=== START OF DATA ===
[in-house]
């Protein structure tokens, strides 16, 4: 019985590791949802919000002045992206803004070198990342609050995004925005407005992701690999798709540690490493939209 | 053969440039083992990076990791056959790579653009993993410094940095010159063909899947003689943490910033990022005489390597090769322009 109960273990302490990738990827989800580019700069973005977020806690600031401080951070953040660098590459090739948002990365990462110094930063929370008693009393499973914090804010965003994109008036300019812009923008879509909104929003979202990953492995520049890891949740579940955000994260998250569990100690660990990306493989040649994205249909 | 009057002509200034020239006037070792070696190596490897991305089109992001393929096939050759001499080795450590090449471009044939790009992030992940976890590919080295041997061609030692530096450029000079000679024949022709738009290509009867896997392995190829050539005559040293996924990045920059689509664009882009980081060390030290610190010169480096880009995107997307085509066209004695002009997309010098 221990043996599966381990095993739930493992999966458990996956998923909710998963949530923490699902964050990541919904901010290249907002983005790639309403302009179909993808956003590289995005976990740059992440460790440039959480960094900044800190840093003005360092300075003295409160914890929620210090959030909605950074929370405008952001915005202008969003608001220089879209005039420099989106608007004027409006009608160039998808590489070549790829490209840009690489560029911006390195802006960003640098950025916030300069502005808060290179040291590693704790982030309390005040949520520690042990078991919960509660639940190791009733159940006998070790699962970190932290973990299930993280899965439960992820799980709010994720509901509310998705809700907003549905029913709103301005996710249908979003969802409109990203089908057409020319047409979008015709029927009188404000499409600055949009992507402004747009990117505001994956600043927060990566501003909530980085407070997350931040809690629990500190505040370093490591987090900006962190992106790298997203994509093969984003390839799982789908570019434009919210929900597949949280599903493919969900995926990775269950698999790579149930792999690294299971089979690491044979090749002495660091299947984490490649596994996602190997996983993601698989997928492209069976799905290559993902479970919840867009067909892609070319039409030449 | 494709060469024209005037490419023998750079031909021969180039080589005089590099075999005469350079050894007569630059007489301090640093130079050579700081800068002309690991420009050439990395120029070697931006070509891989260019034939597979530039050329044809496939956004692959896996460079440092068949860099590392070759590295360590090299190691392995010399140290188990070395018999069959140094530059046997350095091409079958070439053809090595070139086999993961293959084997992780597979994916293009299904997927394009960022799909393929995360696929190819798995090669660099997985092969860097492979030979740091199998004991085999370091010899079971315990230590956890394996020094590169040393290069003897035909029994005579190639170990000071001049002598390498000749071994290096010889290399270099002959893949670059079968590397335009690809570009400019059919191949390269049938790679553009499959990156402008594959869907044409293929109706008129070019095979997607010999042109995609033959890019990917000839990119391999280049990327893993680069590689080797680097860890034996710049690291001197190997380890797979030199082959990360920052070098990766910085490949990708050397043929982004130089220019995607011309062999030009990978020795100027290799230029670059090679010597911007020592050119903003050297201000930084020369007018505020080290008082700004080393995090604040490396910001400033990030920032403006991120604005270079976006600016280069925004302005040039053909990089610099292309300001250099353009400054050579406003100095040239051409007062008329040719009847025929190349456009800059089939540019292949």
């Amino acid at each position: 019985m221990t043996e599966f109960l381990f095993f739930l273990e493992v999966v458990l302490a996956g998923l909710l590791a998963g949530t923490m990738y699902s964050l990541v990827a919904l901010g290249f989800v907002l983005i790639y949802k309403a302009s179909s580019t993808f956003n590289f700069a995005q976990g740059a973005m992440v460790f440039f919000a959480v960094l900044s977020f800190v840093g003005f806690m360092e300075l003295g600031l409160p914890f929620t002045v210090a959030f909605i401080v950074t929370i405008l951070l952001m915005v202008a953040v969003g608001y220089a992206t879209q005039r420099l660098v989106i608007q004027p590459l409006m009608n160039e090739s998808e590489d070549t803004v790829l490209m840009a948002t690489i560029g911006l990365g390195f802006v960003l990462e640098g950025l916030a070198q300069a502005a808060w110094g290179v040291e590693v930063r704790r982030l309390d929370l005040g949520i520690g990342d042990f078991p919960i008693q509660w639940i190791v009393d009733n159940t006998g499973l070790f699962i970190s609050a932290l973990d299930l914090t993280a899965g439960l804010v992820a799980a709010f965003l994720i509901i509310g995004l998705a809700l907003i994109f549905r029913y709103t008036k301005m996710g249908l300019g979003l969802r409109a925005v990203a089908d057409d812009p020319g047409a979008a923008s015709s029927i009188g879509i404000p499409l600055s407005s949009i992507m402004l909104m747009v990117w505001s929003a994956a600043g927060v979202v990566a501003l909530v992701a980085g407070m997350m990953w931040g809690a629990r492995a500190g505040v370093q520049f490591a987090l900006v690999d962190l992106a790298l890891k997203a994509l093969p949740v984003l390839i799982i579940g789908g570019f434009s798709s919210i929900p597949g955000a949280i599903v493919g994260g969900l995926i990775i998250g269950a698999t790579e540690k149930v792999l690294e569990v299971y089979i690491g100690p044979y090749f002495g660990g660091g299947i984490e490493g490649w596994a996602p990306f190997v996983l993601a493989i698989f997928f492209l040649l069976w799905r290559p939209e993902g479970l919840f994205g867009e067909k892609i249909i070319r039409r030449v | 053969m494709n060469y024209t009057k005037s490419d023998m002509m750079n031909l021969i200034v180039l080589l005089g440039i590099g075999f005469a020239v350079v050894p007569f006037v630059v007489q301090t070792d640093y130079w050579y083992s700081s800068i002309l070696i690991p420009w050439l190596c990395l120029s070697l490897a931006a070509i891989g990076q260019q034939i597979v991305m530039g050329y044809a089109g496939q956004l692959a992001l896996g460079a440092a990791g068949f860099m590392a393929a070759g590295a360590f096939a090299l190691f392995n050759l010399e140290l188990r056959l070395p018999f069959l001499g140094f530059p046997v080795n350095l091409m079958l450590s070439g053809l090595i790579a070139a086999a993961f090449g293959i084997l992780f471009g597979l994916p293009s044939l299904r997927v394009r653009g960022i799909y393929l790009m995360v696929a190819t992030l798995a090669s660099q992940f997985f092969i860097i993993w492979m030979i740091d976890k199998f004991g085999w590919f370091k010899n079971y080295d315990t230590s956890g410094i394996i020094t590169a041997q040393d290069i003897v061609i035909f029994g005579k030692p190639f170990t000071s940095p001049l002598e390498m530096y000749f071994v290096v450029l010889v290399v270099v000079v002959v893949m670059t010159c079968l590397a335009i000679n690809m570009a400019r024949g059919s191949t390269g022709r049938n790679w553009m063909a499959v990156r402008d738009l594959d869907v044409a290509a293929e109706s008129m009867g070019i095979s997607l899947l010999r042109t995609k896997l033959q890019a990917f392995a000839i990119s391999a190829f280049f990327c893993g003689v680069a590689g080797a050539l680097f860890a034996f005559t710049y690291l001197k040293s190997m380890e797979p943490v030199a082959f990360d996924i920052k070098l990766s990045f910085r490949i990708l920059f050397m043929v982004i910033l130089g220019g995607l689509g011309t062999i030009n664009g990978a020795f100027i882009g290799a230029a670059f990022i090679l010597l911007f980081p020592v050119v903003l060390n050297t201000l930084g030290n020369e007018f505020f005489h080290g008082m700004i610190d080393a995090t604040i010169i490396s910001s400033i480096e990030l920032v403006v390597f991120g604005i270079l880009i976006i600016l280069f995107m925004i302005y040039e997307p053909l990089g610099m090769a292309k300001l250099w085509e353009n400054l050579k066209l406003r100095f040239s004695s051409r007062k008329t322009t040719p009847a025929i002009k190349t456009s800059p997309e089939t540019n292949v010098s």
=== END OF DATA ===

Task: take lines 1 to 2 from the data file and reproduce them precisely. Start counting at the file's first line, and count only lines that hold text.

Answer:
[in-house]
């Protein structure tokens, strides 16, 4: 019985590791949802919000002045992206803004070198990342609050995004925005407005992701690999798709540690490493939209 | 053969440039083992990076990791056959790579653009993993410094940095010159063909899947003689943490910033990022005489390597090769322009 109960273990302490990738990827989800580019700069973005977020806690600031401080951070953040660098590459090739948002990365990462110094930063929370008693009393499973914090804010965003994109008036300019812009923008879509909104929003979202990953492995520049890891949740579940955000994260998250569990100690660990990306493989040649994205249909 | 009057002509200034020239006037070792070696190596490897991305089109992001393929096939050759001499080795450590090449471009044939790009992030992940976890590919080295041997061609030692530096450029000079000679024949022709738009290509009867896997392995190829050539005559040293996924990045920059689509664009882009980081060390030290610190010169480096880009995107997307085509066209004695002009997309010098 221990043996599966381990095993739930493992999966458990996956998923909710998963949530923490699902964050990541919904901010290249907002983005790639309403302009179909993808956003590289995005976990740059992440460790440039959480960094900044800190840093003005360092300075003295409160914890929620210090959030909605950074929370405008952001915005202008969003608001220089879209005039420099989106608007004027409006009608160039998808590489070549790829490209840009690489560029911006390195802006960003640098950025916030300069502005808060290179040291590693704790982030309390005040949520520690042990078991919960509660639940190791009733159940006998070790699962970190932290973990299930993280899965439960992820799980709010994720509901509310998705809700907003549905029913709103301005996710249908979003969802409109990203089908057409020319047409979008015709029927009188404000499409600055949009992507402004747009990117505001994956600043927060990566501003909530980085407070997350931040809690629990500190505040370093490591987090900006962190992106790298997203994509093969984003390839799982789908570019434009919210929900597949949280599903493919969900995926990775269950698999790579149930792999690294299971089979690491044979090749002495660091299947984490490649596994996602190997996983993601698989997928492209069976799905290559993902479970919840867009067909892609070319039409030449 | 494709060469024209005037490419023998750079031909021969180039080589005089590099075999005469350079050894007569630059007489301090640093130079050579700081800068002309690991420009050439990395120029070697931006070509891989260019034939597979530039050329044809496939956004692959896996460079440092068949860099590392070759590295360590090299190691392995010399140290188990070395018999069959140094530059046997350095091409079958070439053809090595070139086999993961293959084997992780597979994916293009299904997927394009960022799909393929995360696929190819798995090669660099997985092969860097492979030979740091199998004991085999370091010899079971315990230590956890394996020094590169040393290069003897035909029994005579190639170990000071001049002598390498000749071994290096010889290399270099002959893949670059079968590397335009690809570009400019059919191949390269049938790679553009499959990156402008594959869907044409293929109706008129070019095979997607010999042109995609033959890019990917000839990119391999280049990327893993680069590689080797680097860890034996710049690291001197190997380890797979030199082959990360920052070098990766910085490949990708050397043929982004130089220019995607011309062999030009990978020795100027290799230029670059090679010597911007020592050119903003050297201000930084020369007018505020080290008082700004080393995090604040490396910001400033990030920032403006991120604005270079976006600016280069925004302005040039053909990089610099292309300001250099353009400054050579406003100095040239051409007062008329040719009847025929190349456009800059089939540019292949």